A 2006 publication described preclinical safety and antitumor efficacy of insulin combined with irradiation.6 Using the intestinal crypt regeneration assay, a delay in regrowth was noted when insulin therapy was combined with radiation. The need for larger preclinical assays was noted by the authors as a next step, before studies of possible clinical utility are conducted. Additional basic science research is currently being conducted on the role of insulin growth factors in cancer.7

No trials investigating the treatment of fibromyalgia, chronic fatigue syndrome, arthritis, or infections have been published or are currently recruiting subjects.8

Much of the information about insulin potentiation therapy (IPT) comes from short-term anecdotal reports. A single randomized controlled trial suggested that tumor progression can be affected by IPT at 8 weeks. No survival or longer term data are available. Therefore, further studies are needed to demonstrate whether improvements in health outcomes occur with the use of insulin potentiation therapy; IPT remains investigational.

Practice Guidelines and Position Statements
In 2008, the American Cancer Society released the following statement:

"Despite supporters' claims that insulin potentiation therapy has been well researched, no scientific studies that show safety and effectiveness have been published in available peer-reviewed journals. These claims cannot be verified."

"There are also concerns about using lower doses of chemotherapy drugs. When chemotherapy drugs are tested in clinical trials, their effects are carefully monitored to learn which dose will best balance the need to kill cancer cells with the goal of keeping side effects at a tolerable level. There is no evidence that chemotherapy at a fraction of the recommended and tested dose can produce the same effect as the full dose if used with insulin."1


  1. American Cancer Society. Insulin Potentiation Therapy. 

  2. Ayre SG, Garcia y Bellon DP, Garcia DP, Jr. Insulin, chemotherapy, and the mechanisms of malignancy: the design and the demise of cancer. Med Hypotheses 2000; 55(4):330-4.

  3. Ayre SG, Perez Garcia y Bellon D, Perez Garcia D, Jr. Neoadjuvant low-dose chemotherapy with insulin in breast carcinomas. Eur J Cancer 1990; 26(11-12):1262-3.

  4. Ayre SG, Perez Garcia y Bellon D, Perez Garcia D, Jr. Insulin potentiation therapy: a new concept in the management of chronic degenerative disease. Med Hypotheses 1986; 20(2):199-210.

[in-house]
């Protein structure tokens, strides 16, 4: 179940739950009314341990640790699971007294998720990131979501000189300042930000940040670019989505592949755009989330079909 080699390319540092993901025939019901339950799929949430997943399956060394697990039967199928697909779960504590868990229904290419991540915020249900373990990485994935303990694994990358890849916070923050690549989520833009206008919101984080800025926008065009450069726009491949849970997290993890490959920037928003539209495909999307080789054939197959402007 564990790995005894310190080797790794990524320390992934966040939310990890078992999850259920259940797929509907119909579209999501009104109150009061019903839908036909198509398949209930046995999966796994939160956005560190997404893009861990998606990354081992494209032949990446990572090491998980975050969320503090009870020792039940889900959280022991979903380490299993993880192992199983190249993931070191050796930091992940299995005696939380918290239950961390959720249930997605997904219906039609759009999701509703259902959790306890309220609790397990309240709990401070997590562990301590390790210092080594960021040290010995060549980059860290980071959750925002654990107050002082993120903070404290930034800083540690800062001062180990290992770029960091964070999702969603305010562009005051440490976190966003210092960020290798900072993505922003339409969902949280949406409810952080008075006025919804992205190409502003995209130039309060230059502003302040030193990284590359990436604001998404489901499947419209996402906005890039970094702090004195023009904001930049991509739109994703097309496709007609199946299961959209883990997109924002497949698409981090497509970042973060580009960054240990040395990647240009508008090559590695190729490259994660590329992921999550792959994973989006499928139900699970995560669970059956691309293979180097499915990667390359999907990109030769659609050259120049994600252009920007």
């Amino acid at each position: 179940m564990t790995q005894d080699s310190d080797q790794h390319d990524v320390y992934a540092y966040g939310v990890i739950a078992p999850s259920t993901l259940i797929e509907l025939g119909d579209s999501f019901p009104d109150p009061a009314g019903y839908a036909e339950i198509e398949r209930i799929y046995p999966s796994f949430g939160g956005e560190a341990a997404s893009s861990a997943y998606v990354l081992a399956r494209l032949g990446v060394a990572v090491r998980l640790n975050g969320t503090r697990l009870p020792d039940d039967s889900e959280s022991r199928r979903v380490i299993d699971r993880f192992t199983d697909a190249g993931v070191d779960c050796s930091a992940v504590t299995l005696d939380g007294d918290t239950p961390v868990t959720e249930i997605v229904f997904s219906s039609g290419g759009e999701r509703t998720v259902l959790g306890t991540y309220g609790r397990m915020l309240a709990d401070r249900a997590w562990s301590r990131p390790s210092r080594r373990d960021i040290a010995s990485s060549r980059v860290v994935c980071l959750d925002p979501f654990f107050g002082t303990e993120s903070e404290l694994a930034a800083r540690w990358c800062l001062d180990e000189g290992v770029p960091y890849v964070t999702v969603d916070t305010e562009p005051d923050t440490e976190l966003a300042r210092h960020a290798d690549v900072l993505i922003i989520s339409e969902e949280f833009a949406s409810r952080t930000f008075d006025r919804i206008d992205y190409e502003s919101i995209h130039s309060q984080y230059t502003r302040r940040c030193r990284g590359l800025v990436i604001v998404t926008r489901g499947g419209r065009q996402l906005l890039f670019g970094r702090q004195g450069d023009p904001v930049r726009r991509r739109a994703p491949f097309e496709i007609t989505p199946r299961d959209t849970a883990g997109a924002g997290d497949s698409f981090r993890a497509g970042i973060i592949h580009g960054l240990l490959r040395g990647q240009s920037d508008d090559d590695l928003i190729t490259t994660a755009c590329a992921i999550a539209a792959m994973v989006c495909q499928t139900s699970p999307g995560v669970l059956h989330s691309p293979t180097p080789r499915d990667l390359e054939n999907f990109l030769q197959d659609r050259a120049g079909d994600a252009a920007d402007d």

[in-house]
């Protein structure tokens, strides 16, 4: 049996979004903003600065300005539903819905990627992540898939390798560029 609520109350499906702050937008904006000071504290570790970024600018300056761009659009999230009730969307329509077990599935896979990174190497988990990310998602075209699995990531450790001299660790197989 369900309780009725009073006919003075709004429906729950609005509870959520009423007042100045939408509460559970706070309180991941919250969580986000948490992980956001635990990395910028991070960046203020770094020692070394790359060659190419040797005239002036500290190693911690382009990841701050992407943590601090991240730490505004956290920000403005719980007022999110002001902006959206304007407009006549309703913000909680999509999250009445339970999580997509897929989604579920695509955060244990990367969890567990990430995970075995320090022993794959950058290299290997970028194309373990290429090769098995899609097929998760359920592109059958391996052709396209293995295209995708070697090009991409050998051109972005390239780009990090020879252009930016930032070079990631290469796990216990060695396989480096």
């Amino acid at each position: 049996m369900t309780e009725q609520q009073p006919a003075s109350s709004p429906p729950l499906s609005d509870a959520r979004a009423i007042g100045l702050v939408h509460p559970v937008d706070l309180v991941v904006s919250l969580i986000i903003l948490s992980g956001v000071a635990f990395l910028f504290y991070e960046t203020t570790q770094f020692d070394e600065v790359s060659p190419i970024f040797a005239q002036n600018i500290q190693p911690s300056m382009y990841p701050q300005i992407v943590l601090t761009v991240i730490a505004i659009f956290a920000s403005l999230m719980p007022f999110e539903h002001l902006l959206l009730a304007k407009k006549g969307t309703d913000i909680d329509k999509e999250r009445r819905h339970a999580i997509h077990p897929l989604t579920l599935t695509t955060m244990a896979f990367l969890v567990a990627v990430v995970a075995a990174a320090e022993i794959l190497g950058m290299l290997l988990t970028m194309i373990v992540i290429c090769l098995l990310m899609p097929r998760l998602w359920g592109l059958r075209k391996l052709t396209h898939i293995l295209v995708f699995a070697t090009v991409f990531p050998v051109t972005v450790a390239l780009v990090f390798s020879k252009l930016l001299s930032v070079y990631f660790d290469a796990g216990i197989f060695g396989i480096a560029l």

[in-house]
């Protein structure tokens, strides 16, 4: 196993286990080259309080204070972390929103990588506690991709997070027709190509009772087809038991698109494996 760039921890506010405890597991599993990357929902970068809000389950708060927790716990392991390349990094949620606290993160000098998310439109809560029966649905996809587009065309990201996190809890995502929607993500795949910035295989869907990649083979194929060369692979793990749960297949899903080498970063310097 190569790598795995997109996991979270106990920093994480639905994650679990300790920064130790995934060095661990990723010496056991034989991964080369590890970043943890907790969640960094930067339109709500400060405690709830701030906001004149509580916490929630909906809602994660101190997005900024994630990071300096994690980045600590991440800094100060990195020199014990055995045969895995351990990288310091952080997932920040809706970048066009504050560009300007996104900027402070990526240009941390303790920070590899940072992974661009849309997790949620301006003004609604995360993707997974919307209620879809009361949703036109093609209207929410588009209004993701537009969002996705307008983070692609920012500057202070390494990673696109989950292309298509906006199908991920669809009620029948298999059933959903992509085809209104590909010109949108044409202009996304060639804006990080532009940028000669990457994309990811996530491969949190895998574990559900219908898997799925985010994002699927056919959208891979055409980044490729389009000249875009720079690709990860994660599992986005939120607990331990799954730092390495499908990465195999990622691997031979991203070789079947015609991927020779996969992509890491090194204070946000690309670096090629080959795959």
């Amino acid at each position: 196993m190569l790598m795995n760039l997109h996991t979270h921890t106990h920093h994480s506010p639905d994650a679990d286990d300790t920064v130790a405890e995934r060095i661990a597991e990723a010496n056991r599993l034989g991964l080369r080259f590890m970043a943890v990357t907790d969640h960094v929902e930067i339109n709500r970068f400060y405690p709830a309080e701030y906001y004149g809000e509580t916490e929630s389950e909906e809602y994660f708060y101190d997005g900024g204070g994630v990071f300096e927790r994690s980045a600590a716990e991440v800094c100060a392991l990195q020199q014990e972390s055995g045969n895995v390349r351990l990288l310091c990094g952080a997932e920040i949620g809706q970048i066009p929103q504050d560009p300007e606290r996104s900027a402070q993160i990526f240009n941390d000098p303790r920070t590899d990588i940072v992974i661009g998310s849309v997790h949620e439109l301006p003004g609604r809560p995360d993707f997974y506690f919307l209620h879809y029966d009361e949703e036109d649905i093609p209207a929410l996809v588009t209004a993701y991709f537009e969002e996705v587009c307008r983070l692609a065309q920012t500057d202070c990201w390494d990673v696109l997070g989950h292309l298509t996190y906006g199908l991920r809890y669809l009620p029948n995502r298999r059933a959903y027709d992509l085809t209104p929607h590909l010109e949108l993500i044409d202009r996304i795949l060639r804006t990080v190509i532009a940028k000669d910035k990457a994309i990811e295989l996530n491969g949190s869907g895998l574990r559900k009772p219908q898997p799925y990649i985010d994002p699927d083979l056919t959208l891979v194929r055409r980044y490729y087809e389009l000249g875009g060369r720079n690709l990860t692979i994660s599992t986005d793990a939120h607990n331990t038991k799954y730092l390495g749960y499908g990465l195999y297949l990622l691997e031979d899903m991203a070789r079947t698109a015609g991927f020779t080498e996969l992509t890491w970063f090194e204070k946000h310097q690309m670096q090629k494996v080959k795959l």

5. Lasalvia-Prisco E, Cucchi S, Vazquez J et al. Insulin-induced enhancement of antitumoral response to methotrexate in breast cancer patients. Cancer Chemother Pharmacol 2004; 53(3):220-4.

  6. Jordan BF, Beghein N, Crokart N et al. Preclinical safety and antitumor efficacy of insulin combined with irradiation. Radiother Oncol 2006; 81(1):112-7.

  7. Browne BC, Crown J, Venkatesan N et al. Inhibition of IGF1R activity enhances response to trastuzumab in HER-2-positive breast cancer cells. Ann Oncol 2010; 22(1):68-73

Coding Section






See Policy Guidelines

ICD-9 Procedure



ICD-9 Diagnosis


Investigational for all relevant diagnoses



See Policy Guidelines

ICD-10-CM (effective 10/01/15)


Investigational for all relevant diagnoses

ICD-10-PCS (effective 10/01/15)


ICD-10-PCS codes are only used for inpatient services.


3E030VG, 3E033VG,
3E040VG,  3E043VG,
3E050VG, 3E053VG,
3E060VG, 3E063VG

Administration, physiological systems and anatomical regions, introduction, hormone, insulin, codes for peripheral and central vein or artery and open or percutaneous approach 

Type of Service



Place of Service

Physician's office or clinic


Procedure and diagnosis codes on Medical Policy documents are included only as a general reference tool for each policy. They may not be all-inclusive.

This medical policy was developed through consideration of peer-reviewed medical literature generally recognized by the relevant medical community, U.S. FDA approval status, nationally accepted standards of medical practice and accepted standards of medical practice in this community, Blue Cross Blue Shield Association technology assessment program (TEC) and other non-affiliated technology evaluation centers, reference to federal regulations, other plan medical policies, and accredited national guidelines.

"Current Procedural Terminology © American Medical Association. All Rights Reserved"